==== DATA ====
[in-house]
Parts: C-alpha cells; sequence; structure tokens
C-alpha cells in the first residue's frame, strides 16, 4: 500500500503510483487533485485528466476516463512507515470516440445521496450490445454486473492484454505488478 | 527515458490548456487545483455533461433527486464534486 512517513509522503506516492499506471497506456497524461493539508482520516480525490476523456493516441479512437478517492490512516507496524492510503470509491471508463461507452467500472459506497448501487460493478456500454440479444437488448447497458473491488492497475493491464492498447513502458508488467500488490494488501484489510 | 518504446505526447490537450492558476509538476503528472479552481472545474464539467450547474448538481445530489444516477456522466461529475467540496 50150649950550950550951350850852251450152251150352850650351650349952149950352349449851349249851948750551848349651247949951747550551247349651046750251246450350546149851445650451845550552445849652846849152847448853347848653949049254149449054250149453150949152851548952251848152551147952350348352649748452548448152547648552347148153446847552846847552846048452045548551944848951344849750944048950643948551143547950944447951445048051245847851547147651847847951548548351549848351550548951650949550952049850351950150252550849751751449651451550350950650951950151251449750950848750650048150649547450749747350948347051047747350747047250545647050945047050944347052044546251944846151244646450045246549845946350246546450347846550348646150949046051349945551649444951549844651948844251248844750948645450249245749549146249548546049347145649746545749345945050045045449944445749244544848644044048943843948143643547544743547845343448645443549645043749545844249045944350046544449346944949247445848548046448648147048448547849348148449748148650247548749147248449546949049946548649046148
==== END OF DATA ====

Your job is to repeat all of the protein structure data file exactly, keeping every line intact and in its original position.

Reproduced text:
[in-house]
Parts: C-alpha cells; sequence; structure tokens
C-alpha cells in the first residue's frame, strides 16, 4: 500500500503510483487533485485528466476516463512507515470516440445521496450490445454486473492484454505488478 | 527515458490548456487545483455533461433527486464534486 512517513509522503506516492499506471497506456497524461493539508482520516480525490476523456493516441479512437478517492490512516507496524492510503470509491471508463461507452467500472459506497448501487460493478456500454440479444437488448447497458473491488492497475493491464492498447513502458508488467500488490494488501484489510 | 518504446505526447490537450492558476509538476503528472479552481472545474464539467450547474448538481445530489444516477456522466461529475467540496 50150649950550950550951350850852251450152251150352850650351650349952149950352349449851349249851948750551848349651247949951747550551247349651046750251246450350546149851445650451845550552445849652846849152847448853347848653949049254149449054250149453150949152851548952251848152551147952350348352649748452548448152547648552347148153446847552846847552846048452045548551944848951344849750944048950643948551143547950944447951445048051245847851547147651847847951548548351549848351550548951650949550952049850351950150252550849751751449651451550350950650951950151251449750950848750650048150649547450749747350948347051047747350747047250545647050945047050944347052044546251944846151244646450045246549845946350246546450347846550348646150949046051349945551649444951549844651948844251248844750948645450249245749549146249548546049347145649746545749345945050045045449944445749244544848644044048943843948143643547544743547845343448645443549645043749545844249045944350046544449346944949247445848548046448648147048448547849348148449748148650247548749147248449546949049946548649046148